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Data from: Insights into VSM diversity and Neoproterozoic biostratigraphy in the light of recent Brazilian discoveries

Citation

Morais, Luana et al. (2018), Data from: Insights into VSM diversity and Neoproterozoic biostratigraphy in the light of recent Brazilian discoveries, Dryad, Dataset, https://doi.org/10.5061/dryad.kg8tf1s

Abstract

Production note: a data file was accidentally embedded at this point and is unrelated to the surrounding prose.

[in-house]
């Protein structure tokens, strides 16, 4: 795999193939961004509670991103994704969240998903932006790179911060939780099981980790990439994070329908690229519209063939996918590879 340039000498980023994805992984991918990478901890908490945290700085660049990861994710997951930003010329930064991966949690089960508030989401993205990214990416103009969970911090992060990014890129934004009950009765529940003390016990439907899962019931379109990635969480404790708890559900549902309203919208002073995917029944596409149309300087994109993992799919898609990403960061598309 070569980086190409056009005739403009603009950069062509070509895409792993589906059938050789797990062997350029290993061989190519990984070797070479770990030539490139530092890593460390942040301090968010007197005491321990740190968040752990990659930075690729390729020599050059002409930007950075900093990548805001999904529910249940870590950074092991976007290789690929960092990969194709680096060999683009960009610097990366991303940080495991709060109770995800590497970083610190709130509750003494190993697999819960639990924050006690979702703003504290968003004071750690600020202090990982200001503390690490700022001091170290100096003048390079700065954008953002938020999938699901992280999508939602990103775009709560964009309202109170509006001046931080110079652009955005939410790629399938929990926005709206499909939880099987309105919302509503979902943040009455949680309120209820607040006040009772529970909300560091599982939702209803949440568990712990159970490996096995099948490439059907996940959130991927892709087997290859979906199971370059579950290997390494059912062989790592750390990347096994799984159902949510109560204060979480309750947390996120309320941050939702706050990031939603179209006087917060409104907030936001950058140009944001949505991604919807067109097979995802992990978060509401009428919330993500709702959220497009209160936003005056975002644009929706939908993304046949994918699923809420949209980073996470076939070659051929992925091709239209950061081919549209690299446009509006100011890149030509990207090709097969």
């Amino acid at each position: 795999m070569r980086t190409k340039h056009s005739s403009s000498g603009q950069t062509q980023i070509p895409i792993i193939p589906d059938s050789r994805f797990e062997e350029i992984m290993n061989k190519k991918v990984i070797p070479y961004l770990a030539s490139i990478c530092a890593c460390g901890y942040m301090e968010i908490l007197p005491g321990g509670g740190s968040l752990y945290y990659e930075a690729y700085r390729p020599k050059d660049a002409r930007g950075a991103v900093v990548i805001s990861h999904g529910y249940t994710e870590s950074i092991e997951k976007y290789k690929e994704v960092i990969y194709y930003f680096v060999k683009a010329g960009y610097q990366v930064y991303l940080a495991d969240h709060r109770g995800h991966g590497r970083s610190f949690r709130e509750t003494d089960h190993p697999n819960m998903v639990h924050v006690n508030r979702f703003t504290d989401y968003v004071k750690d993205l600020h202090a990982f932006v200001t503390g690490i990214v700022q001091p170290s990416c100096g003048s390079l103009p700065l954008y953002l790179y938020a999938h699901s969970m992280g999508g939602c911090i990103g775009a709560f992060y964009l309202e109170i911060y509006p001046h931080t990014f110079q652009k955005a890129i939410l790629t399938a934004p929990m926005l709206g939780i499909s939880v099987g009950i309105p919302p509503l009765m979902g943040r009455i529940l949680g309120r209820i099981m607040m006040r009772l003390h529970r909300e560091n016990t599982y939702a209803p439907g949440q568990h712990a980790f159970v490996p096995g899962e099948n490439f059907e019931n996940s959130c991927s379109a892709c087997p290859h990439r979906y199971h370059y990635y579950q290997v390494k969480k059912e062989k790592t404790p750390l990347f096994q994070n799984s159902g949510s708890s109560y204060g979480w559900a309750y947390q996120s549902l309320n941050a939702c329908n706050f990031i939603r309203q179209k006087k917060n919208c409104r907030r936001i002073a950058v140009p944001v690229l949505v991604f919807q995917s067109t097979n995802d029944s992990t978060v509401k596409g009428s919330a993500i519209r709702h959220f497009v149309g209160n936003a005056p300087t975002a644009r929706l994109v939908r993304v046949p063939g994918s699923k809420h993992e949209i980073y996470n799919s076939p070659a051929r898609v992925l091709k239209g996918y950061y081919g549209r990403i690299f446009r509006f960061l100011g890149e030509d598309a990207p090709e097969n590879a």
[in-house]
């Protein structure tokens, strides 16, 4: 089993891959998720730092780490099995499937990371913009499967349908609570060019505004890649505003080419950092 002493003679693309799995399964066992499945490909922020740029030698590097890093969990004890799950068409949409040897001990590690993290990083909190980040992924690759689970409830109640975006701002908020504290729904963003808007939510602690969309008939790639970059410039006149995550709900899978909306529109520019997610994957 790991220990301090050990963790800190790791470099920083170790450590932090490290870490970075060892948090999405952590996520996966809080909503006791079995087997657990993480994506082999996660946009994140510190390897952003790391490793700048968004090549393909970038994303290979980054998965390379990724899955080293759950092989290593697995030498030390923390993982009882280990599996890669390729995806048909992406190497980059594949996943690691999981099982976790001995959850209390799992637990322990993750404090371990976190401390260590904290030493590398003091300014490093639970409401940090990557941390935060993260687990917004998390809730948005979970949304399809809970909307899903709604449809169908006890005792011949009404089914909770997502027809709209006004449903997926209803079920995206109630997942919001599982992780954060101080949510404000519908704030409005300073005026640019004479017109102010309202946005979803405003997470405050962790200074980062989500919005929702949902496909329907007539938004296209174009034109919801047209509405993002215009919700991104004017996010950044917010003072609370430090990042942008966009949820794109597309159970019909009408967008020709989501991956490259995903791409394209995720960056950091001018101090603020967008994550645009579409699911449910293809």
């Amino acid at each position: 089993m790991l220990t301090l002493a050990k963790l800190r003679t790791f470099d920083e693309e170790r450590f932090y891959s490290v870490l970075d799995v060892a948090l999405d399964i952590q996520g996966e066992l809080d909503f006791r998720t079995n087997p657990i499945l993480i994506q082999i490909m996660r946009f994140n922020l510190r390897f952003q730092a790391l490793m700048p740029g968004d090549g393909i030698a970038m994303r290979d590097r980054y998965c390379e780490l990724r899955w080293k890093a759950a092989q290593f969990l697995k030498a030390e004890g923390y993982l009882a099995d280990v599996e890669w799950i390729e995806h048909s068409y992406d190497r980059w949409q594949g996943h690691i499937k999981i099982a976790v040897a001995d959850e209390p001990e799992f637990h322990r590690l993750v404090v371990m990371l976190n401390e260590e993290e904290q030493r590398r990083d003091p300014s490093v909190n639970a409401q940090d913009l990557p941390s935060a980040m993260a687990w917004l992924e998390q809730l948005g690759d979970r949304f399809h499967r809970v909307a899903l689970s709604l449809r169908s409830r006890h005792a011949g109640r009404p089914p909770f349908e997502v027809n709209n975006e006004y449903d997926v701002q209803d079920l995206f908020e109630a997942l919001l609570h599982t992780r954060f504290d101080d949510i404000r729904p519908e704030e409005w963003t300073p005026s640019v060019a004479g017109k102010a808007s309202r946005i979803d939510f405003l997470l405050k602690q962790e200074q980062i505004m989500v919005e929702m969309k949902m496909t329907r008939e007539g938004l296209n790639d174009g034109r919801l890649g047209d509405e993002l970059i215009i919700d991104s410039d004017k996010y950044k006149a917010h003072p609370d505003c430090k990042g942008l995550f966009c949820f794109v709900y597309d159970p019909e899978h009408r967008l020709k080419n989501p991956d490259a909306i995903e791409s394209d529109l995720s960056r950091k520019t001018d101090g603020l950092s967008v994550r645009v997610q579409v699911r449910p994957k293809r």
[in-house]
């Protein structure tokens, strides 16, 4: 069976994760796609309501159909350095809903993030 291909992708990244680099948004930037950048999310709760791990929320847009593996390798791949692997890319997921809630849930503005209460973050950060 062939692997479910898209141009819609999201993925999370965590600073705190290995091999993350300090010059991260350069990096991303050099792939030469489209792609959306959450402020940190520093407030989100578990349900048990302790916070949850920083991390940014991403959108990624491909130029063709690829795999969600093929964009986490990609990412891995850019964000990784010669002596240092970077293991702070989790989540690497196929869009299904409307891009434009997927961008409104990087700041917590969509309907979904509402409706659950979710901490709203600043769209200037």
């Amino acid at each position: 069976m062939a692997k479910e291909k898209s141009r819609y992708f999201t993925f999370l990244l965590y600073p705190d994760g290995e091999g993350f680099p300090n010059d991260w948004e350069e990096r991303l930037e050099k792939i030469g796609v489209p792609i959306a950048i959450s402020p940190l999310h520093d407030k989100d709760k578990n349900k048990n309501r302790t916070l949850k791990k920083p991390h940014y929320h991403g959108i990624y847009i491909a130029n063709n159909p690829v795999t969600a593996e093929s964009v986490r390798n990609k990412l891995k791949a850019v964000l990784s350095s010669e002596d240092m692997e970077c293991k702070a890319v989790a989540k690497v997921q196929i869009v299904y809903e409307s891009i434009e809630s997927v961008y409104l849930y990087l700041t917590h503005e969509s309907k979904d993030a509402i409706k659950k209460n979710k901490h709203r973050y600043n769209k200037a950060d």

Vase-shaped microfossils occur in dolostone clasts within conglomerates, breccias and diamictites of the Neoproterozoic Urucum Formation, Jacadigo Group, SW Brazil. Although their taphonomic history is distinct from those of other VSM assemblages, morphometric comparison of Urucum fossils with five others described previously from North America and Europe show that two of the Urucum species --- the long-necked Limeta lageniformis Morais, Fairchild and Lahr, 2017 and the funnel-necked Palaeoamphora urucumense Morais et al., 2017 occur in the Kwagunt and Callison Lake assemblages, as does Pakupaku kabin Riedman, Porter and Calver, 2017 recently described from the Togari Group, Tasmania. Obelix rootsii Cohen, Irvine and Strauss, 2017a (new combination), previously known only from the Callison Lake Formation, is documented here from the Kwagunt Formation. In addition, Trigonocyrillium horodyskii (Bloeser, 1985) and Bonniea dacruchares Porter, Meisterfeld and Knoll 2003, first described from the Kwagunt assemblage, have now been found in the Urucum Formation. In light of this survey, 16 of the 18 validly described VSM species are now known to occur in the Kwagunt Formation and 13 in the Callison Lake Formation, with 12 of them shared by both formations. The fact that the Urucum VSM assemblage exhibits six of seven species in common with the Kwagunt Formation --- L. lageniformis, P. urucumense, Cycliocyrillium simplex Porter et al., 2003, C. torquata Porter et al., 2003, B. dacruchares Porter et al., 2003, and T. horodyskii (Bloeser, 1985) --- and all but the last of these in common with the Callison Lake Formation supports correlation of these three assemblages and indicates that the source of the fossiliferous clasts within the Urucum Formation may well have been a now vanished late Tonian carbonate platform

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